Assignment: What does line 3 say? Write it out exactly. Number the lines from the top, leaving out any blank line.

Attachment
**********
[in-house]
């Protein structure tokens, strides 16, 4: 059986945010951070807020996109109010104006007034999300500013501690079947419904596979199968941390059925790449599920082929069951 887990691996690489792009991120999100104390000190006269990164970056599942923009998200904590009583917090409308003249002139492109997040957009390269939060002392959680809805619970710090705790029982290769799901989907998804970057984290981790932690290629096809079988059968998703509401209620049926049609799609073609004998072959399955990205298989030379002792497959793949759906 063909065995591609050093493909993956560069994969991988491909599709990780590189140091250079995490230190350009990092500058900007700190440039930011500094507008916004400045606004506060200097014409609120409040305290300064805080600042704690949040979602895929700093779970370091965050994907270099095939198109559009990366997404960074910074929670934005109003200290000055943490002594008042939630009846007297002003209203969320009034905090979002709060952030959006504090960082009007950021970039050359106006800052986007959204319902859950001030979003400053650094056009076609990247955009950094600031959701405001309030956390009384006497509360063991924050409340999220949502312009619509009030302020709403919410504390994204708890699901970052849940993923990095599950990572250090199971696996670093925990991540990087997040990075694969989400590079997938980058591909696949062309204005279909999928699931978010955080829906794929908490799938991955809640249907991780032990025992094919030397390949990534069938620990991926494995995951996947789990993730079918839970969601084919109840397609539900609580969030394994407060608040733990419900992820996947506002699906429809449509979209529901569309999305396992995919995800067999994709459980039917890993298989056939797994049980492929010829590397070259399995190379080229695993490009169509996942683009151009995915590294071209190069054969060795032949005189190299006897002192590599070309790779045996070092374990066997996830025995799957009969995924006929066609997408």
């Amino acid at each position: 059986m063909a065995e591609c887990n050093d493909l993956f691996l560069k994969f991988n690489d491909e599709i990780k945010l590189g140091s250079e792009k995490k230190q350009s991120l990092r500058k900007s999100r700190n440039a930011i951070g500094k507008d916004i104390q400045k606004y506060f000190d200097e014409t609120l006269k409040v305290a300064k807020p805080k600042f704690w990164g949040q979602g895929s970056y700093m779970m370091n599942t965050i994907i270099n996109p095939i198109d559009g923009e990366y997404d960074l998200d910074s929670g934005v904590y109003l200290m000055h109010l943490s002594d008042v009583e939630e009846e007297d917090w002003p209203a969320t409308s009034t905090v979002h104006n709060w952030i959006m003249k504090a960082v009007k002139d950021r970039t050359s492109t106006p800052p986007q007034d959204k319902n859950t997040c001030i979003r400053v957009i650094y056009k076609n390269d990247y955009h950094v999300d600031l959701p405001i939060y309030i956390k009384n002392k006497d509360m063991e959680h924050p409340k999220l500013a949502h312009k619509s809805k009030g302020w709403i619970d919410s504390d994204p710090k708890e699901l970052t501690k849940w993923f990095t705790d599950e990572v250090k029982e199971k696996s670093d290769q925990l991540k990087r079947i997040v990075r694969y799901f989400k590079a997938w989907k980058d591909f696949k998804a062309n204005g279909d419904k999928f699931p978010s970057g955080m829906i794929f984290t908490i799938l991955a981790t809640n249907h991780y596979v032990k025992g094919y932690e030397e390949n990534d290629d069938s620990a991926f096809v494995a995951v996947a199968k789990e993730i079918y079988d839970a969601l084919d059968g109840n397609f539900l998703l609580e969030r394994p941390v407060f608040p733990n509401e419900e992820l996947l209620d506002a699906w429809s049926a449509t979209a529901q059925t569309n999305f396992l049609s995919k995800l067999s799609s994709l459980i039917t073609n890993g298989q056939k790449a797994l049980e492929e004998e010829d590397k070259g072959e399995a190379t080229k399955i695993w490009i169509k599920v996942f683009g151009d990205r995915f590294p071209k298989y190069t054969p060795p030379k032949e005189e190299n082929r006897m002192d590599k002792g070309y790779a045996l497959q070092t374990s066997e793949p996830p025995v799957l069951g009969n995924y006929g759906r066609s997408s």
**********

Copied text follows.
């Amino acid at each position: 059986m063909a065995e591609c887990n050093d493909l993956f691996l560069k994969f991988n690489d491909e599709i990780k945010l590189g140091s250079e792009k995490k230190q350009s991120l990092r500058k900007s999100r700190n440039a930011i951070g500094k507008d916004i104390q400045k606004y506060f000190d200097e014409t609120l006269k409040v305290a300064k807020p805080k600042f704690w990164g949040q979602g895929s970056y700093m779970m370091n599942t965050i994907i270099n996109p095939i198109d559009g923009e990366y997404d960074l998200d910074s929670g934005v904590y109003l200290m000055h109010l943490s002594d008042v009583e939630e009846e007297d917090w002003p209203a969320t409308s009034t905090v979002h104006n709060w952030i959006m003249k504090a960082v009007k002139d950021r970039t050359s492109t106006p800052p986007q007034d959204k319902n859950t997040c001030i979003r400053v957009i650094y056009k076609n390269d990247y955009h950094v999300d600031l959701p405001i939060y309030i956390k009384n002392k006497d509360m063991e959680h924050p409340k999220l500013a949502h312009k619509s809805k009030g302020w709403i619970d919410s504390d994204p710090k708890e699901l970052t501690k849940w993923f990095t705790d599950e990572v250090k029982e199971k696996s670093d290769q925990l991540k990087r079947i997040v990075r694969y799901f989400k590079a997938w989907k980058d591909f696949k998804a062309n204005g279909d419904k999928f699931p978010s970057g955080m829906i794929f984290t908490i799938l991955a981790t809640n249907h991780y596979v032990k025992g094919y932690e030397e390949n990534d290629d069938s620990a991926f096809v494995a995951v996947a199968k789990e993730i079918y079988d839970a969601l084919d059968g109840n397609f539900l998703l609580e969030r394994p941390v407060f608040p733990n509401e419900e992820l996947l209620d506002a699906w429809s049926a449509t979209a529901q059925t569309n999305f396992l049609s995919k995800l067999s799609s994709l459980i039917t073609n890993g298989q056939k790449a797994l049980e492929e004998e010829d590397k070259g072959e399995a190379t080229k399955i695993w490009i169509k599920v996942f683009g151009d990205r995915f590294p071209k298989y190069t054969p060795p030379k032949e005189e190299n082929r006897m002192d590599k002792g070309y790779a045996l497959q070092t374990s066997e793949p996830p025995v799957l069951g009969n995924y006929g759906r066609s997408s």